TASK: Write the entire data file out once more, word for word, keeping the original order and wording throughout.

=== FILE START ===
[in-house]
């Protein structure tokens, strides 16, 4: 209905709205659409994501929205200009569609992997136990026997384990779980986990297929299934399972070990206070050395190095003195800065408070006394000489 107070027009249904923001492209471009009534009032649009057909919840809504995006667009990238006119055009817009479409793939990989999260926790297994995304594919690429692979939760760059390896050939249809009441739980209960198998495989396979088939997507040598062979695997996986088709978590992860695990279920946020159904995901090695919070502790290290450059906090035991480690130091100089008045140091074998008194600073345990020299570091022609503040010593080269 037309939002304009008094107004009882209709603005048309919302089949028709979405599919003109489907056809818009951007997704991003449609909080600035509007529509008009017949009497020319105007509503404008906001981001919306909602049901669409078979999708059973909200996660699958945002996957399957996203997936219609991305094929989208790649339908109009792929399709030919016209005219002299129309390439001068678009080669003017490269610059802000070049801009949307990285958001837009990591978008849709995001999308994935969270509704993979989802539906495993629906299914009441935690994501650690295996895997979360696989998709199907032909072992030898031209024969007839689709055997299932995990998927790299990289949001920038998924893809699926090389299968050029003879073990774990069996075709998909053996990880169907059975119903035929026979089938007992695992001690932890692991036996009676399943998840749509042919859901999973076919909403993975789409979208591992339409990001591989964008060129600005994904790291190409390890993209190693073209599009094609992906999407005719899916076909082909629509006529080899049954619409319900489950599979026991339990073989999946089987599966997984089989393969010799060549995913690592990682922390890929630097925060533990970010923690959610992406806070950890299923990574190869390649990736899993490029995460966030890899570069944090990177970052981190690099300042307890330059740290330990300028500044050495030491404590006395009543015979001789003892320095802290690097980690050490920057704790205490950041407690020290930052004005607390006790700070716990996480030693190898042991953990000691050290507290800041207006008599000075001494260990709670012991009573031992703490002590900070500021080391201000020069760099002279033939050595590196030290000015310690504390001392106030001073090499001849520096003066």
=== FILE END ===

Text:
[in-house]
């Protein structure tokens, strides 16, 4: 209905709205659409994501929205200009569609992997136990026997384990779980986990297929299934399972070990206070050395190095003195800065408070006394000489 107070027009249904923001492209471009009534009032649009057909919840809504995006667009990238006119055009817009479409793939990989999260926790297994995304594919690429692979939760760059390896050939249809009441739980209960198998495989396979088939997507040598062979695997996986088709978590992860695990279920946020159904995901090695919070502790290290450059906090035991480690130091100089008045140091074998008194600073345990020299570091022609503040010593080269 037309939002304009008094107004009882209709603005048309919302089949028709979405599919003109489907056809818009951007997704991003449609909080600035509007529509008009017949009497020319105007509503404008906001981001919306909602049901669409078979999708059973909200996660699958945002996957399957996203997936219609991305094929989208790649339908109009792929399709030919016209005219002299129309390439001068678009080669003017490269610059802000070049801009949307990285958001837009990591978008849709995001999308994935969270509704993979989802539906495993629906299914009441935690994501650690295996895997979360696989998709199907032909072992030898031209024969007839689709055997299932995990998927790299990289949001920038998924893809699926090389299968050029003879073990774990069996075709998909053996990880169907059975119903035929026979089938007992695992001690932890692991036996009676399943998840749509042919859901999973076919909403993975789409979208591992339409990001591989964008060129600005994904790291190409390890993209190693073209599009094609992906999407005719899916076909082909629509006529080899049954619409319900489950599979026991339990073989999946089987599966997984089989393969010799060549995913690592990682922390890929630097925060533990970010923690959610992406806070950890299923990574190869390649990736899993490029995460966030890899570069944090990177970052981190690099300042307890330059740290330990300028500044050495030491404590006395009543015979001789003892320095802290690097980690050490920057704790205490950041407690020290930052004005607390006790700070716990996480030693190898042991953990000691050290507290800041207006008599000075001494260990709670012991009573031992703490002590900070500021080391201000020069760099002279033939050595590196030290000015310690504390001392106030001073090499001849520096003066």